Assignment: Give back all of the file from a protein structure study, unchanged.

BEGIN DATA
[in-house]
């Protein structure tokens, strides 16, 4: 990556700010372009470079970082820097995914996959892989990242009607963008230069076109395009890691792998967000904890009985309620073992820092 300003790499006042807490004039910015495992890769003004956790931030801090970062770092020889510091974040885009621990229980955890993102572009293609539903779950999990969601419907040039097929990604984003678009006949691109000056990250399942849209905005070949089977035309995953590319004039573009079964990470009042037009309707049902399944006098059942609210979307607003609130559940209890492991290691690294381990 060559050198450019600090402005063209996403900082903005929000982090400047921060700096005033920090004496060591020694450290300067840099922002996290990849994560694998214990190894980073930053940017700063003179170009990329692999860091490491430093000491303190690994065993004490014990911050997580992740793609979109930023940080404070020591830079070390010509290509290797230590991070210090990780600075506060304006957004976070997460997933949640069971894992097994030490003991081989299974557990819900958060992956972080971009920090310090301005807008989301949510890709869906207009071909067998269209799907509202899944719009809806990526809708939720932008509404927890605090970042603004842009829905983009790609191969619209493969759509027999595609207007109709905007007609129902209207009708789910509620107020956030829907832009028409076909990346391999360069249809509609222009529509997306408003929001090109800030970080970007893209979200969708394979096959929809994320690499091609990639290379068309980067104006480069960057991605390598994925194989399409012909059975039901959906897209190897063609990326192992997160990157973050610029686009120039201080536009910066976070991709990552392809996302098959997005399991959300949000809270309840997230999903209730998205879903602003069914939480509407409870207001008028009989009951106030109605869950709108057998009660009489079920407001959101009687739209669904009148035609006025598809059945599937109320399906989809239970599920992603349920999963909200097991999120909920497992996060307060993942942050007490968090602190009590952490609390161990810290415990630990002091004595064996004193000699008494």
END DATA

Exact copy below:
[in-house]
């Protein structure tokens, strides 16, 4: 990556700010372009470079970082820097995914996959892989990242009607963008230069076109395009890691792998967000904890009985309620073992820092 300003790499006042807490004039910015495992890769003004956790931030801090970062770092020889510091974040885009621990229980955890993102572009293609539903779950999990969601419907040039097929990604984003678009006949691109000056990250399942849209905005070949089977035309995953590319004039573009079964990470009042037009309707049902399944006098059942609210979307607003609130559940209890492991290691690294381990 060559050198450019600090402005063209996403900082903005929000982090400047921060700096005033920090004496060591020694450290300067840099922002996290990849994560694998214990190894980073930053940017700063003179170009990329692999860091490491430093000491303190690994065993004490014990911050997580992740793609979109930023940080404070020591830079070390010509290509290797230590991070210090990780600075506060304006957004976070997460997933949640069971894992097994030490003991081989299974557990819900958060992956972080971009920090310090301005807008989301949510890709869906207009071909067998269209799907509202899944719009809806990526809708939720932008509404927890605090970042603004842009829905983009790609191969619209493969759509027999595609207007109709905007007609129902209207009708789910509620107020956030829907832009028409076909990346391999360069249809509609222009529509997306408003929001090109800030970080970007893209979200969708394979096959929809994320690499091609990639290379068309980067104006480069960057991605390598994925194989399409012909059975039901959906897209190897063609990326192992997160990157973050610029686009120039201080536009910066976070991709990552392809996302098959997005399991959300949000809270309840997230999903209730998205879903602003069914939480509407409870207001008028009989009951106030109605869950709108057998009660009489079920407001959101009687739209669904009148035609006025598809059945599937109320399906989809239970599920992603349920999963909200097991999120909920497992996060307060993942942050007490968090602190009590952490609390161990810290415990630990002091004595064996004193000699008494």